A Sermon in A Song
I love country music. And one of my all-time favourite singers is Dolly Parton. Her 1980 hit, 9 to 5, was quite popular while growing up. And this was not just for its beautiful, upbeat tune, but the brilliant critique of modern work culture in its lyrics. Recall the first few lines:
Tumble out of bed
And stumble to the kitchen
Pour myself a cup of ambition
And yawn and stretch and try to come to life
Jump in the shower
And the blood starts pumpin’
Out on the streets, the traffic starts jumpin’
For folks like me on the job from 9 to 5
If you didn’t know Dolly Parton is American, you might think she was describing life in Lagos. Tumble out of bed. A cup of ambition. The traffic starts jumping. The imagery is exactly true for Africa’s most populous city.
It doesn’t take you a long time in Lagos to know it is a stressful city. Right from your entrance into the city, encounters with touts at the bus stops, attempts to buy groceries in any of the major markets, you experience the unique pressure of living in Lagos. Then once you get a job (particularly a salaried, white collar role), the full experience begins.
Like the metaphors employed in the song, the stressors are not limited to the workplace. In fact, the drive to move ahead (‘a cup of ambition’) and the challenge of getting from place to place (‘the traffic starts jumping’) can be the most significant. The environment, both physical and social, exerts such pressure that it’s tempting to become either ambitious and greedy or cynical and withdrawn. And neither posture aligns with God’s redemptive plan.
The truth that God loves the world and gave his son for it should lead us to seek a better response.
A God for The City
One theme that stands out in the book of Jonah is God’s love for cities. While Jonah fumed over God’s relenting on his threatened judgement against Nineveh, God rebuked him for his people-blindness:
“You pity the plant, for which you did not labour, nor did you make it grow, which came into being in a night and perished in a night. And should not I pity Nineveh, that great city, in which there are more than 120,000 persons who do not know their right hand from their left, and also much cattle?” (Jonah 4:10-11)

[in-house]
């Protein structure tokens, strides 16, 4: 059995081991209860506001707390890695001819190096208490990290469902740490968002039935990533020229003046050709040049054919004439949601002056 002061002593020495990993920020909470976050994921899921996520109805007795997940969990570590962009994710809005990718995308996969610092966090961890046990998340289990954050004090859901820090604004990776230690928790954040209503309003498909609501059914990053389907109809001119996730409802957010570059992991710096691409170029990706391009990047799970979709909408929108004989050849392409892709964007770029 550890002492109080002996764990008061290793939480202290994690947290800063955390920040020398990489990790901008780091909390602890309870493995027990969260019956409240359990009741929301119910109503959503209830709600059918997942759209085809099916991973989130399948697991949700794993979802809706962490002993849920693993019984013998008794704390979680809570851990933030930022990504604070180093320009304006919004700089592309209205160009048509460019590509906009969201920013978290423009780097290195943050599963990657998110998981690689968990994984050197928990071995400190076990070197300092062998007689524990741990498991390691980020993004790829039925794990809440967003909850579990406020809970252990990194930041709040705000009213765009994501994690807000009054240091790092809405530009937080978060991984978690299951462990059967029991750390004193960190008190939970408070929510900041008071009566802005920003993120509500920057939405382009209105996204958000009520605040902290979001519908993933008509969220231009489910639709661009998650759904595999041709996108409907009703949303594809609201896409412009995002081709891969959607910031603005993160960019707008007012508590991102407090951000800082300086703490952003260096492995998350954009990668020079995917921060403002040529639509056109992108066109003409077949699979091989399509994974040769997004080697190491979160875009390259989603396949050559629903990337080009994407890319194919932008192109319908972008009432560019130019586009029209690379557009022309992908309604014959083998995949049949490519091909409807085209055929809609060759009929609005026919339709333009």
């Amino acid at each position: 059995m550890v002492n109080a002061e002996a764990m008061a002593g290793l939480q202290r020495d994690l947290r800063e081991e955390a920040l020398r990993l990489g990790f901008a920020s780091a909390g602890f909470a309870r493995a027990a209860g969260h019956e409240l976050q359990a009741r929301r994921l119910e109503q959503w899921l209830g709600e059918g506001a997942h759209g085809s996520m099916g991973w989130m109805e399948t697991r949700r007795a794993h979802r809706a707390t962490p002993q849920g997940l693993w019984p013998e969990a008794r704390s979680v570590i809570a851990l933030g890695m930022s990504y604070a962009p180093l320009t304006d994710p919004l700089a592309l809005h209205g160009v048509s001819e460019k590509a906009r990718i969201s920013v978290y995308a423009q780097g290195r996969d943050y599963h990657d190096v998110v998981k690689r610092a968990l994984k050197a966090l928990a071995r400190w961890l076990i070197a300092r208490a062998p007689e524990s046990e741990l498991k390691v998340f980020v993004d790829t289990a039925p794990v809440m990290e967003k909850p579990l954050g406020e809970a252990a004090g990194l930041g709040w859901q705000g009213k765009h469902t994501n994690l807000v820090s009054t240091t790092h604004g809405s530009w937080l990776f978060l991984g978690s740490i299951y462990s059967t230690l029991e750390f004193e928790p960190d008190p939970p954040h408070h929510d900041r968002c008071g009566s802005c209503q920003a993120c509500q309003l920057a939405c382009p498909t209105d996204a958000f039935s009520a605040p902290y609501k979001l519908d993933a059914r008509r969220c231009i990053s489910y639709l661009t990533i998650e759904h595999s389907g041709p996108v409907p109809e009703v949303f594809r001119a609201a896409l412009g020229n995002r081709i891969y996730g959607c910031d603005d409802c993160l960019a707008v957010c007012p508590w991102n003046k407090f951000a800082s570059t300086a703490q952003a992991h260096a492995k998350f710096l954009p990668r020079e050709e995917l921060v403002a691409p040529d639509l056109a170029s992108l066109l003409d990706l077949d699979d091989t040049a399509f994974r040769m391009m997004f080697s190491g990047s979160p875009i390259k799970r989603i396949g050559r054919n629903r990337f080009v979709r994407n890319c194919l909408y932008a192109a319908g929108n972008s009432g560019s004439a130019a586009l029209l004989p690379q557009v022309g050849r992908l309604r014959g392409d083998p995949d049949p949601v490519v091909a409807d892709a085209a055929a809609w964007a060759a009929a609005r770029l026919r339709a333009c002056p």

Nineveh was not a Jewish city. In fact, the city was reputed to be an important centre for the worship of the Mesopotamian goddess, Ishtar. Yet God loved it enough to offer mercy. Living faithfully in Lagos begins with recognizing that God loves this city, in spite of its problems and temptations. Like the rest of the world, it falls within the radar of God’s redemptive love. And it is a part of the world of which believers are said to be light and salt (Matthew 5:13-14).
Loving the City
So how can we love Lagos like God and flourish within its borders? Here are a few scriptural guidelines.
- Cultivate prayer and meditation in the word. Daily life in the city is often rushed. So, a believer needs to be deliberate about cultivating fellowship with Christ. Like the branches of a grape vine, we cannot flourish unless we are connected to him (John 15:4). And we build this relationship with prayer and meditation in scripture as the root.
- Learn contentment. Our city worships wealth, and we are constantly told to seek more. Giving thanks in every circumstance (1 Thessalonians 5:18) is foreign to its spirit. But that is precisely what the gospel calls us to. Paul learnt to do all things through Christ (Philippians 4:13), and so should we.
- Serve skilfully and faithfully. When the Israelites were exiled to Babylon, God sent a message to them through Jeremiah. They were not to become melancholic about life in Israel. Instead they were to work for the good of the city to which they had been taken. The instruction was clear:
Seek the welfare of the city where I have sent you into exile, and pray to the LORD on its behalf, for in its welfare you will find your welfare. (Jeremiah 29:7)
Like them, we should offer our best service right where we are. As an accountant, an engineer, or a software developer, be your best. As Paul reminds us in Colossians 3:24, we are serving Jesus, who is Lord over every city.
When we prayerfully live for God’s glory in Lagos, God works through us to redeem not just the 9 to 5, but every facet of contemporary life.
Dayo is a Christian writer based in Lagos, Nigeria. He has a vision of seeing Africa transformed through the Christian worldview and he pursues this through a teaching and publishing website, The Christian Mind. Dayo is married to Omolade and they have one son.